In 1951, Ferebee led NCNW in hosting a reception for the wife of the Vice-President at the Shoreham Hotel in Washington, D.C. This event was important because it gathered approximately 500 women from diverse backgrounds. As a result of Ferebee’s determination and leadership, it also was the first time that a major Washington, D.C. hotel had rented its main ballroom to an African American group. During her presidency, Ferebee also issued a “Nine Point Program” which called attention to the need to achieve “basic civil rights through education and legislation.” She worked hard to advance NCNW’s agenda while maintaining a full-time job at Howard University and dealing with limited funds and staff.
In November 1953, the Council elected Vivian Carter Mason, NCNW 3rd National President as president. A graduate of the University of Chicago, Mason had been the first black female administrator in New York City’s Department of Welfare. She was president of the Norfolk NCNW chapter and vice-president of the national organization under Dr. Ferebee. Mason’s administrative skills were beneficial in helping to better organize NCNW headquarters and connect local chapters to the national office. Under her leadership, NCNW members participated in numerous meetings and conferences held by such groups as the U.N. Commission on the Status of Women, the American Association for the United Nations, the International Council of Women of the World, and the National Advisory Committee on Health.
Mason served as president when NCNW marked its 20th anniversary in 1955. At a celebration in February, Mary McLeod Bethune praised the council members by saying, “I am very grateful to you, my daughters. I have been the dreamer. But, oh, how wonderfully you have interpreted my dreams.”1 A few months later, Bethune died of a heart attack at her Daytona Beach home on May 18 at age 79. During her lifetime, Bethune witnessed the tremendous growth of the organization she founded. Over its first 20 years, NCNW helped African American women break down barriers that often isolated them from mainstream America. Through perseverance, the council helped make it acceptable for black women to be a part of national and international affairs. Through increased interaction with white female organizations, NCNW tried to unite all women as equals and present a more accurate image of American black women to the world.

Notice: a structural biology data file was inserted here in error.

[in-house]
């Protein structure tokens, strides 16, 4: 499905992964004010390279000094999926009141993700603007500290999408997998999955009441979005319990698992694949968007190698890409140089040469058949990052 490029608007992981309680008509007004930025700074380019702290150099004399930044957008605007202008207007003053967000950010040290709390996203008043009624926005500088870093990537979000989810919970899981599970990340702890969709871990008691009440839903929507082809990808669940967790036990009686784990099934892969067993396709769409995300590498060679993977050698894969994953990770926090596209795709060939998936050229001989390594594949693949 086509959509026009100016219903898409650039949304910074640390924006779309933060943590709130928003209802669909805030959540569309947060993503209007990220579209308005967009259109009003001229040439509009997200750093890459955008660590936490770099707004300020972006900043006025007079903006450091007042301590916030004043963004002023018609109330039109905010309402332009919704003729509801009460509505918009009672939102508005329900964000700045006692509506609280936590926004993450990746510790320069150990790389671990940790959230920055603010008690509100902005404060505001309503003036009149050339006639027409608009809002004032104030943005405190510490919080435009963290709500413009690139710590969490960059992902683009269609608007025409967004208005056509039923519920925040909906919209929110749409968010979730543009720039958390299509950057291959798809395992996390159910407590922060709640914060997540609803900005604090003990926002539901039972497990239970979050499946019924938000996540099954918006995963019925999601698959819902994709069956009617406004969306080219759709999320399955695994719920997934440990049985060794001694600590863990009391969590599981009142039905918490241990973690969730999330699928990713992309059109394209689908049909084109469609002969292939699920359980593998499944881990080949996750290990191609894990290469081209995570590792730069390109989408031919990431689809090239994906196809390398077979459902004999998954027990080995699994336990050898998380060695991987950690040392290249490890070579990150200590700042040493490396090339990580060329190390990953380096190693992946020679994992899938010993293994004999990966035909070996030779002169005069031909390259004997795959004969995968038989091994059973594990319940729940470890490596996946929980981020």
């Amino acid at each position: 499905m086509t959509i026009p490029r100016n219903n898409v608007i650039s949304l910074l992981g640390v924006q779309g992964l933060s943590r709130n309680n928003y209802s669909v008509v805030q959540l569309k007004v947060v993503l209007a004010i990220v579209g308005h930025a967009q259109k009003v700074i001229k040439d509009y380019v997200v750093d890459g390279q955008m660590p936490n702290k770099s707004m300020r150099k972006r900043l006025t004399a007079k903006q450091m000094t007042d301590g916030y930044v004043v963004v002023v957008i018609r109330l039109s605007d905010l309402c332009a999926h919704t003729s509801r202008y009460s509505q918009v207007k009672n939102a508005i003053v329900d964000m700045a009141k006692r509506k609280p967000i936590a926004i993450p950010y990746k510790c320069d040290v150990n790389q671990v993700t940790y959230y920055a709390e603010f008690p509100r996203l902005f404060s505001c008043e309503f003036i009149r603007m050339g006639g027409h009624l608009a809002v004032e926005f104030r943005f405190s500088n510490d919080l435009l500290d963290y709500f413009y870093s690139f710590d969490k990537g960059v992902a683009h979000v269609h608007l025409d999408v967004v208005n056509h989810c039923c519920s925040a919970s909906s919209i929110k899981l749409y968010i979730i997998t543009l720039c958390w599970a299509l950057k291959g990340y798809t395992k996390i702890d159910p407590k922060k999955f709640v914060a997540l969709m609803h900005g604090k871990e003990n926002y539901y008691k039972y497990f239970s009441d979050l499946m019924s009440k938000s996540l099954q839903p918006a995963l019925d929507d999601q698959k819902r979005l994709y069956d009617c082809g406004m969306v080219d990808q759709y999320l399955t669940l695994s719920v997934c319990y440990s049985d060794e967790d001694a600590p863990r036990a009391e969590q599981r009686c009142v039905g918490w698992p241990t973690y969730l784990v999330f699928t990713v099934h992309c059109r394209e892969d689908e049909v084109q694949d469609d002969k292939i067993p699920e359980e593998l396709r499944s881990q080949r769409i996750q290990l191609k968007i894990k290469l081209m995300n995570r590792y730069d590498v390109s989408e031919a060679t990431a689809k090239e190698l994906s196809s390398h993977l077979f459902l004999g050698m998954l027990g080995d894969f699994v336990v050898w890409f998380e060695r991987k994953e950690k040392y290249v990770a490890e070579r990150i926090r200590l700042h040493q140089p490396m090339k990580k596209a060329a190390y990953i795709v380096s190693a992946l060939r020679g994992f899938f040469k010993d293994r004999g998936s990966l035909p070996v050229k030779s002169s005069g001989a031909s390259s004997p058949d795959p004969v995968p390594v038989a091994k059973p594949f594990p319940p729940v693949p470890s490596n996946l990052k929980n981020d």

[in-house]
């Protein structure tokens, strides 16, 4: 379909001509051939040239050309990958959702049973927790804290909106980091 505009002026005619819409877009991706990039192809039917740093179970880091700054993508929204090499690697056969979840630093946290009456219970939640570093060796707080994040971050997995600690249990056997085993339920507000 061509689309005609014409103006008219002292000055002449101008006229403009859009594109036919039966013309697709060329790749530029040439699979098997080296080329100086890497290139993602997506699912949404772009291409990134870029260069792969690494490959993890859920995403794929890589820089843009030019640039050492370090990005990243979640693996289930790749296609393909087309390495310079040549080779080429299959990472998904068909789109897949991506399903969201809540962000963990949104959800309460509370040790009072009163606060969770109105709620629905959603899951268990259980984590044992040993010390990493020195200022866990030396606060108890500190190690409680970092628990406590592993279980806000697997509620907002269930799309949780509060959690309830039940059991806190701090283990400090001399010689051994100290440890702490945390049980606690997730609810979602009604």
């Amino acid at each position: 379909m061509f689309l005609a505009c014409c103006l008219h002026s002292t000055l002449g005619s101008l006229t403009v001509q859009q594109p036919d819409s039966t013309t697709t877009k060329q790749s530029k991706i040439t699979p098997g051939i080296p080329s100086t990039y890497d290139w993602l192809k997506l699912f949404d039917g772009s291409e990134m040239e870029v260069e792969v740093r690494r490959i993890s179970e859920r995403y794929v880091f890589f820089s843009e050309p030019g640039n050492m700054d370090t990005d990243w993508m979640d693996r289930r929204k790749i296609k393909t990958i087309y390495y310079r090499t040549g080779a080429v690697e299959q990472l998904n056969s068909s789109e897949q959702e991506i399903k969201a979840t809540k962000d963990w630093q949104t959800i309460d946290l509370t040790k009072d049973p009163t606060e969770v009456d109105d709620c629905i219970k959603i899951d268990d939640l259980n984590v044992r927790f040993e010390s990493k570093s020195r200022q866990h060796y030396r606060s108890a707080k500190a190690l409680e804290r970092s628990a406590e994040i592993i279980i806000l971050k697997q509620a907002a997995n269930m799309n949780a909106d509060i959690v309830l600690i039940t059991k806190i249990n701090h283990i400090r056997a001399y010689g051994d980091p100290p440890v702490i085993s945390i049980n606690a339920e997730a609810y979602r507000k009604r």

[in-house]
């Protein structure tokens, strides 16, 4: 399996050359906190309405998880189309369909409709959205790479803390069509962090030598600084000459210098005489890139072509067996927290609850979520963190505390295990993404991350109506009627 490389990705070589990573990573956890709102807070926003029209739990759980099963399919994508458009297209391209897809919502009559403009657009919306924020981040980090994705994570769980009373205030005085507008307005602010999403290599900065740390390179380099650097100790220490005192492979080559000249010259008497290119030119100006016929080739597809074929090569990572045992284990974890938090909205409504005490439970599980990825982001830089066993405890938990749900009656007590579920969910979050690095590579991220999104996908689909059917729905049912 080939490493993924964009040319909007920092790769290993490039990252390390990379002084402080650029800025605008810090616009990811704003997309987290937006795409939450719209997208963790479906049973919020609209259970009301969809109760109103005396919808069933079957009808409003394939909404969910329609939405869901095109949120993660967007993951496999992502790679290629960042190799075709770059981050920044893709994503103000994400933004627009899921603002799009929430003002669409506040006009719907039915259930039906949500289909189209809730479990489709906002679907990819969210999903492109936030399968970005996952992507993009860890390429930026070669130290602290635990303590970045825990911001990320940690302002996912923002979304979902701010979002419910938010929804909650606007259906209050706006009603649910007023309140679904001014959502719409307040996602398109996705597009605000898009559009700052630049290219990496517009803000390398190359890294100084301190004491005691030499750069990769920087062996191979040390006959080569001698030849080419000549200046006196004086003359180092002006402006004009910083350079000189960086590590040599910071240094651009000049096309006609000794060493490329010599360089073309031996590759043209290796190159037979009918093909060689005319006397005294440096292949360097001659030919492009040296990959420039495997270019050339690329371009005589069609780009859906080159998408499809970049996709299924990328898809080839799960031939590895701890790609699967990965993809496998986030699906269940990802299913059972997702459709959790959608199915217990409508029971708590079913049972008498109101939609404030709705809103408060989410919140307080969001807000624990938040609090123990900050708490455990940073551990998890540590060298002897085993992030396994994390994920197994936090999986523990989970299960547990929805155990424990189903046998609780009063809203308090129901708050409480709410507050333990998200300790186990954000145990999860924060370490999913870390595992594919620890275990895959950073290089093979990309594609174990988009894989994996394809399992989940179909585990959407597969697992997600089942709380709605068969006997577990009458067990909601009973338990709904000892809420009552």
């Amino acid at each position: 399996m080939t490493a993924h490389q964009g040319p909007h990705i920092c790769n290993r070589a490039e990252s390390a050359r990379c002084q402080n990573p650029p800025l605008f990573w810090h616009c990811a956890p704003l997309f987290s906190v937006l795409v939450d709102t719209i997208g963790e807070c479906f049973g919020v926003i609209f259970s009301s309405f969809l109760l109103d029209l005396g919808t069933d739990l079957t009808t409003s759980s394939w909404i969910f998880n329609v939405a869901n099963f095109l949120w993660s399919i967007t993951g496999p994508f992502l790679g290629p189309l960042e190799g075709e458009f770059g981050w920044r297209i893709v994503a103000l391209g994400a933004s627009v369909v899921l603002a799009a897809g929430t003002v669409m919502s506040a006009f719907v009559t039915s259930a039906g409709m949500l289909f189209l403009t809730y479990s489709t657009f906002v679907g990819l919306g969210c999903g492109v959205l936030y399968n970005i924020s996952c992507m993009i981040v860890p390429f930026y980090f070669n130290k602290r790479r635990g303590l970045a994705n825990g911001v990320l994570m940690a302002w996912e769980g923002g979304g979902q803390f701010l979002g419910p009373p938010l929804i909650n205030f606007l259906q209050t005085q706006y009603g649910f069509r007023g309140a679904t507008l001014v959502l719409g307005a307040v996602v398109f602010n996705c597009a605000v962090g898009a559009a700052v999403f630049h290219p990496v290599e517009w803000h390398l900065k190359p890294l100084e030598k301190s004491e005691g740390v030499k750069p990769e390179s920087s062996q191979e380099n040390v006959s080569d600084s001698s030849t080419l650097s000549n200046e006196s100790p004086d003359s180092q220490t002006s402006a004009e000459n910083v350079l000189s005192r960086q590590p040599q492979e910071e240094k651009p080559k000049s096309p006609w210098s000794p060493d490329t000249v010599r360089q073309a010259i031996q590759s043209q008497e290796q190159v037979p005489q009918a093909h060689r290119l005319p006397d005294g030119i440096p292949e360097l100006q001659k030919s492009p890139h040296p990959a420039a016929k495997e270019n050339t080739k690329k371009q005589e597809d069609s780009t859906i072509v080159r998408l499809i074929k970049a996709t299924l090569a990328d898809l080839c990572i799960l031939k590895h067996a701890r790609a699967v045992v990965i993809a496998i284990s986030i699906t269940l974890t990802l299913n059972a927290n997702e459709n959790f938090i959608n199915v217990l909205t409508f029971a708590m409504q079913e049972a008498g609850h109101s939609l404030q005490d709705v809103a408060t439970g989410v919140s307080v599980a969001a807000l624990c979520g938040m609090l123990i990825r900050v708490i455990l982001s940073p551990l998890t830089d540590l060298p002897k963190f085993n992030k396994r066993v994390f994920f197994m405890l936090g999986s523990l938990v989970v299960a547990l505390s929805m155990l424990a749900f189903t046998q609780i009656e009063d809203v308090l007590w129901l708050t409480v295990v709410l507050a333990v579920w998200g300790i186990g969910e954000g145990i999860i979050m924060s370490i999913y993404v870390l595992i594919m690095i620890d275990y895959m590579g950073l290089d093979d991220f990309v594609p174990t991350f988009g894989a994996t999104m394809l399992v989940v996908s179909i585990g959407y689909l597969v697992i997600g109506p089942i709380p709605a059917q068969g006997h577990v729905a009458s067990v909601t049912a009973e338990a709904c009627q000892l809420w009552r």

In 1957, Dorothy Irene Height, NCNW 4th National President/Chair, who had served for 20 years in various appointed positions with NCNW, became its fourth president. Height had the daunting task of leading NCNW during the early 1960s, a turbulent period of increased racial violence in the South as the Civil Rights Movement expanded. In 1963, she had offered NCNW headquarters as a meeting place for national organizations and individuals taking part in the March on Washington on August 28. During this period, civil rights advocates were being arrested in states such as Mississippi, Alabama, and Georgia. As tensions mounted, Height and NCNW launched a plan that called for racially mixed groups of women to visit rural communities in Mississippi each week during the summer of 1964 to foster better communication among the races and encourage voter registration among blacks. This highly successful project was known as “Wednesdays in Mississippi.”
To address the problem of financial support, Height made it a priority to revise the Articles of Incorporation and make other changes that resulted in the U.S. Internal Revenue Service granting tax-exempt status to NCNW in 1966.
“The progress of the world will call for the best that all of us have to give.”
Dorothy Height was a civil rights and women’s rights activist focused primarily on improving the circumstances of and opportunities for African-American women.
Born in Virginia in 1912, Dorothy Height was a leader in addressing the rights of both women and African Americans as the president of the National Council of Negro Women. In the 1990s, she drew young people into her cause in the war against drugs, illiteracy and unemployment. The numerous honors bestowed upon her include the Presidential Medal of Freedom (1994) and the Congressional Gold Medal (2004). She died on April 20, 2010, in Washington, D.C.